In February 1942, in the wake of the Japanese attack on Pearl Harbor, President Franklin Roosevelt signed Executive Order 9066 authorizing the U.S. government to forcibly remove the entire Japanese-American population of the West Coast. Within months 110,000 men, women and children were moved to concentration camps in the interior of the country, including Idaho. History records this unconstitutional treatment of thousands of people, the vast majority of them American citizens, as one of the worst violations of civil liberties in our history.
Driven by fear, racial prejudice, national security hysteria and even economic considerations, then-Idaho Gov. Chase Clark, a Democrat, and most every other political leader in the country willingly embraced the politically popular notion that citizens of Japanese ancestry represented a security threat. They “act like rats,” Clark said in a scathing indictment of all of Japanese ancestry. If they were to be brought to Idaho, Clark maintained, they must be kept under military guard. A better solution to the “Jap Problem” was to “send them all back to Japan, then sink the island.”
In 1988 President Ronald Reagan signed the Civil Liberties Act authorizing modest compensation for the Japanese-American citizens incarcerated by their own government a half-century earlier. Reagan remarked that the government’s “action was taken without trial, without jury. It was based solely on race.”
Now, history repeats with a new dark chapter.
Seventy-five years after Roosevelt’s grievous violation of civil liberties, another American president is using an un-American standard — religion — to discriminate and persecute American citizens, foreign citizens legally in the United States, and desperate refugees, primarily women and children, seeking to flee mayhem in Syria and elsewhere.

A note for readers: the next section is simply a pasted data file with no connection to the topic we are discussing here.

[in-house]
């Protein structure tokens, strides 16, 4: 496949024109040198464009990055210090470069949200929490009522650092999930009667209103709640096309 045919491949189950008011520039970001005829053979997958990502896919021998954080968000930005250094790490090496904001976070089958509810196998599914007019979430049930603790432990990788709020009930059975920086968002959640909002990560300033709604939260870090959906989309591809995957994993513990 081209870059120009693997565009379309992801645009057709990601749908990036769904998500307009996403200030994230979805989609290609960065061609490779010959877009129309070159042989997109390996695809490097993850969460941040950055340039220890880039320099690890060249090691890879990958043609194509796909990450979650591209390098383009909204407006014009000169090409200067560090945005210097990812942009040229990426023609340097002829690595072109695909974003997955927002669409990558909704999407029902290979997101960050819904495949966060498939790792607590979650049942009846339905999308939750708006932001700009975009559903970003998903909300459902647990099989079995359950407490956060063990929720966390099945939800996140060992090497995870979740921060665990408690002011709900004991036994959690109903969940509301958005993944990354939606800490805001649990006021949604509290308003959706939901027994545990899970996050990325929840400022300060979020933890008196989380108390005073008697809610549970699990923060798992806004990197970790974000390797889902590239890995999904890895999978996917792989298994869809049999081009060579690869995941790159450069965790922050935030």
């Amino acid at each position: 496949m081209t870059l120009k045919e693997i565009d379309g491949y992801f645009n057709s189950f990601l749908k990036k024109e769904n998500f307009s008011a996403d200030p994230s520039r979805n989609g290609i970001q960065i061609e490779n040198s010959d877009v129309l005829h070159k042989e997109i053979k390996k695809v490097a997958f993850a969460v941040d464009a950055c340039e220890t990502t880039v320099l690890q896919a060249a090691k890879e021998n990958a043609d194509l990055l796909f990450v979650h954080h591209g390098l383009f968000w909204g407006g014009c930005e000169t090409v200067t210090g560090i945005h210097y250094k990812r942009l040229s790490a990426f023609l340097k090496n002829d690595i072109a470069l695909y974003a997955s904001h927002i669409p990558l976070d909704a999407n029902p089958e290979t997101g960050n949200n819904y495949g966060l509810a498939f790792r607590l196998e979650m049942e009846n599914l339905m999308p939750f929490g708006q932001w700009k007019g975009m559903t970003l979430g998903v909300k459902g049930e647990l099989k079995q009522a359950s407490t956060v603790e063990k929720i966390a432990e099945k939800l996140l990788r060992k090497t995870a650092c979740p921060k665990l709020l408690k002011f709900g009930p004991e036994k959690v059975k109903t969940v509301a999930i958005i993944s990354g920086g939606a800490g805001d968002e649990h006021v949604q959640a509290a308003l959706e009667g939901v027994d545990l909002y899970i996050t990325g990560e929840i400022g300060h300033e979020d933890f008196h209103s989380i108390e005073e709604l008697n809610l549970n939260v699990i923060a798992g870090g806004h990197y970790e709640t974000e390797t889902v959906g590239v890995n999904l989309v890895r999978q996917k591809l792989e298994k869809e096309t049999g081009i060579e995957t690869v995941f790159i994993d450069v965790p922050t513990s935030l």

As with the events of 1942, Donald Trump’s recent sweeping order is driven by fear, misinformation about threats to national security and apparently by a misguided belief that all Muslims, even those who have put their own lives at risk to aid American military efforts in the Middle East, present a danger.
So far the response of Idaho’s elected officials to the arguably unconstitutional executive order has been faint-hearted acquiescence. This capitulation to fear and bigotry, particularly given Idaho’s troubled history of racial and religious discrimination, including battles against the Aryan Nations and anti-Mormon bigotry, deserves the strongest possible condemnation. This is an Idaho fight.
Racial and religious intolerance has been stoked recently in south-central Idaho by the alt-right website Breitbart, not coincidentally the same region where thousands of Japanese-Americans were incarcerated 75 years ago. Major political leaders have been silent, while Breitbart’s former CEO, Steve Bannon, becomes the top political strategist to the president, with a seat on the National Security Council. Breitbart’s immigration policy is now America’s.
As the late Bob Sims, a Boise State University historian of the Japanese-American internment, wrote of Gov. Clark’s position in the 1940s, it “may have seemed fearless and patriotic, but in retrospect it appears to have been nothing more, or less, than a combination of xenophobia and racism.” Sims acknowledged that Clark, who later become a respected federal judge, deserved to be remembered for the totality of his career, but also for “his shortcomings in World War II, for they were not his alone but America’s.”
In the life of every politician there comes a moment when moral reality presents a stark choice between principle and party, between what is momentarily popular and what is consistent with American values. This is such a moment, and the timid, spineless response from Idaho leaders is truly reprehensible.
If you oppose the president’s action as an un-American, unconstitutional religious test targeting one vulnerable group, then adopt the all-American response — oppose it, loudly and consistently.
Marc C. Johnson is a former journalist, public affairs consultant, and press secretary and chief of staff to former Idaho Gov. Cecil D. Andrus